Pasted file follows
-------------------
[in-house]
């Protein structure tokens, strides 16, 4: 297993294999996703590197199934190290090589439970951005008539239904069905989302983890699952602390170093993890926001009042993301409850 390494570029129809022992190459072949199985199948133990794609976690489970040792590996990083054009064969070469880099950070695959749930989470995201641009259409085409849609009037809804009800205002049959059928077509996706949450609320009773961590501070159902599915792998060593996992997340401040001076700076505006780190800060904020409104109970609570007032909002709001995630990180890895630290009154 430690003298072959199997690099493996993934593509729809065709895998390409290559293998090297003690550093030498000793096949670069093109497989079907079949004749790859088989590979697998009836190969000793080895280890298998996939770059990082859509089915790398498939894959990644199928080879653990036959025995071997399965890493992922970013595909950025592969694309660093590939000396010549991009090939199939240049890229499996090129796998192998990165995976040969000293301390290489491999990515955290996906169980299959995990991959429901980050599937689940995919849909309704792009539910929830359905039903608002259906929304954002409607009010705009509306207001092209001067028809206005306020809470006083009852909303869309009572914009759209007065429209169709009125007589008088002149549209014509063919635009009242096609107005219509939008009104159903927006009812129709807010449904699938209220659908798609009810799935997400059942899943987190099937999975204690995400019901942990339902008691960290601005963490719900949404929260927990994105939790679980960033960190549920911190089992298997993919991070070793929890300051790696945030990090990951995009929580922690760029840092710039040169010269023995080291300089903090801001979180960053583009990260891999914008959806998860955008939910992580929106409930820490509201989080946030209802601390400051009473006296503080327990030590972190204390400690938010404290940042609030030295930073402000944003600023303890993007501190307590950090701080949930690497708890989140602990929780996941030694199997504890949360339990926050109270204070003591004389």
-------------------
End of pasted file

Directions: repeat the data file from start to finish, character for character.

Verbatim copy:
[in-house]
């Protein structure tokens, strides 16, 4: 297993294999996703590197199934190290090589439970951005008539239904069905989302983890699952602390170093993890926001009042993301409850 390494570029129809022992190459072949199985199948133990794609976690489970040792590996990083054009064969070469880099950070695959749930989470995201641009259409085409849609009037809804009800205002049959059928077509996706949450609320009773961590501070159902599915792998060593996992997340401040001076700076505006780190800060904020409104109970609570007032909002709001995630990180890895630290009154 430690003298072959199997690099493996993934593509729809065709895998390409290559293998090297003690550093030498000793096949670069093109497989079907079949004749790859088989590979697998009836190969000793080895280890298998996939770059990082859509089915790398498939894959990644199928080879653990036959025995071997399965890493992922970013595909950025592969694309660093590939000396010549991009090939199939240049890229499996090129796998192998990165995976040969000293301390290489491999990515955290996906169980299959995990991959429901980050599937689940995919849909309704792009539910929830359905039903608002259906929304954002409607009010705009509306207001092209001067028809206005306020809470006083009852909303869309009572914009759209007065429209169709009125007589008088002149549209014509063919635009009242096609107005219509939008009104159903927006009812129709807010449904699938209220659908798609009810799935997400059942899943987190099937999975204690995400019901942990339902008691960290601005963490719900949404929260927990994105939790679980960033960190549920911190089992298997993919991070070793929890300051790696945030990090990951995009929580922690760029840092710039040169010269023995080291300089903090801001979180960053583009990260891999914008959806998860955008939910992580929106409930820490509201989080946030209802601390400051009473006296503080327990030590972190204390400690938010404290940042609030030295930073402000944003600023303890993007501190307590950090701080949930690497708890989140602990929780996941030694199997504890949360339990926050109270204070003591004389």